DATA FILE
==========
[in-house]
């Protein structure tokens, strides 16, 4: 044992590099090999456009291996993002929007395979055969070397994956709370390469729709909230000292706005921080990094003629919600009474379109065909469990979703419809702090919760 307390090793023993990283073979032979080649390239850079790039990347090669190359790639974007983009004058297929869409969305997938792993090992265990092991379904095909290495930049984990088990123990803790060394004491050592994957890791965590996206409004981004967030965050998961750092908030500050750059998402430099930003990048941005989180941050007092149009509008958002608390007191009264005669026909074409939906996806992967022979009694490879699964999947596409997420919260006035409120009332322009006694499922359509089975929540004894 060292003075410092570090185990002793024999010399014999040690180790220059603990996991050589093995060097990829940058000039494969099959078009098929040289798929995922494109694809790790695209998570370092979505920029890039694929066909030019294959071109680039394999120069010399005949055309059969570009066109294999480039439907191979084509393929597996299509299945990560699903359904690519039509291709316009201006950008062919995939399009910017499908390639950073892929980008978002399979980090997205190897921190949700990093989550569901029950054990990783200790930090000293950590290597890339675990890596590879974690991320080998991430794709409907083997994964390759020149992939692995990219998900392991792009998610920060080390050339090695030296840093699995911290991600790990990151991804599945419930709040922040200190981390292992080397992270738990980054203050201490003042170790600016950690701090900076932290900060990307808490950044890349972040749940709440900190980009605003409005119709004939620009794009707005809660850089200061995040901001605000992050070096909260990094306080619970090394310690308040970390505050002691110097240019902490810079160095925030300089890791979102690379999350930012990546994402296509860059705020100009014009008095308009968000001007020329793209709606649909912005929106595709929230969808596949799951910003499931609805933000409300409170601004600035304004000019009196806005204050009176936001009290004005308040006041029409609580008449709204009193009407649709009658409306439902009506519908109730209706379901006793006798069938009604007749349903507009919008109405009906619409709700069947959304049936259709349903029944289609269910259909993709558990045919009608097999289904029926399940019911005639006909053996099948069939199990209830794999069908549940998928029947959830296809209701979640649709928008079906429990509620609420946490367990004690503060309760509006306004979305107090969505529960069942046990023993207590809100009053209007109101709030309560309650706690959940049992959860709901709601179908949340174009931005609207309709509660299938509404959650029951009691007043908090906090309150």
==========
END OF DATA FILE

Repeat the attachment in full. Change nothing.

[in-house]
């Protein structure tokens, strides 16, 4: 044992590099090999456009291996993002929007395979055969070397994956709370390469729709909230000292706005921080990094003629919600009474379109065909469990979703419809702090919760 307390090793023993990283073979032979080649390239850079790039990347090669190359790639974007983009004058297929869409969305997938792993090992265990092991379904095909290495930049984990088990123990803790060394004491050592994957890791965590996206409004981004967030965050998961750092908030500050750059998402430099930003990048941005989180941050007092149009509008958002608390007191009264005669026909074409939906996806992967022979009694490879699964999947596409997420919260006035409120009332322009006694499922359509089975929540004894 060292003075410092570090185990002793024999010399014999040690180790220059603990996991050589093995060097990829940058000039494969099959078009098929040289798929995922494109694809790790695209998570370092979505920029890039694929066909030019294959071109680039394999120069010399005949055309059969570009066109294999480039439907191979084509393929597996299509299945990560699903359904690519039509291709316009201006950008062919995939399009910017499908390639950073892929980008978002399979980090997205190897921190949700990093989550569901029950054990990783200790930090000293950590290597890339675990890596590879974690991320080998991430794709409907083997994964390759020149992939692995990219998900392991792009998610920060080390050339090695030296840093699995911290991600790990990151991804599945419930709040922040200190981390292992080397992270738990980054203050201490003042170790600016950690701090900076932290900060990307808490950044890349972040749940709440900190980009605003409005119709004939620009794009707005809660850089200061995040901001605000992050070096909260990094306080619970090394310690308040970390505050002691110097240019902490810079160095925030300089890791979102690379999350930012990546994402296509860059705020100009014009008095308009968000001007020329793209709606649909912005929106595709929230969808596949799951910003499931609805933000409300409170601004600035304004000019009196806005204050009176936001009290004005308040006041029409609580008449709204009193009407649709009658409306439902009506519908109730209706379901006793006798069938009604007749349903507009919008109405009906619409709700069947959304049936259709349903029944289609269910259909993709558990045919009608097999289904029926399940019911005639006909053996099948069939199990209830794999069908549940998928029947959830296809209701979640649709928008079906429990509620609420946490367990004690503060309760509006306004979305107090969505529960069942046990023993207590809100009053209007109101709030309560309650706690959940049992959860709901709601179908949340174009931005609207309709509660299938509404959650029951009691007043908090906090309150």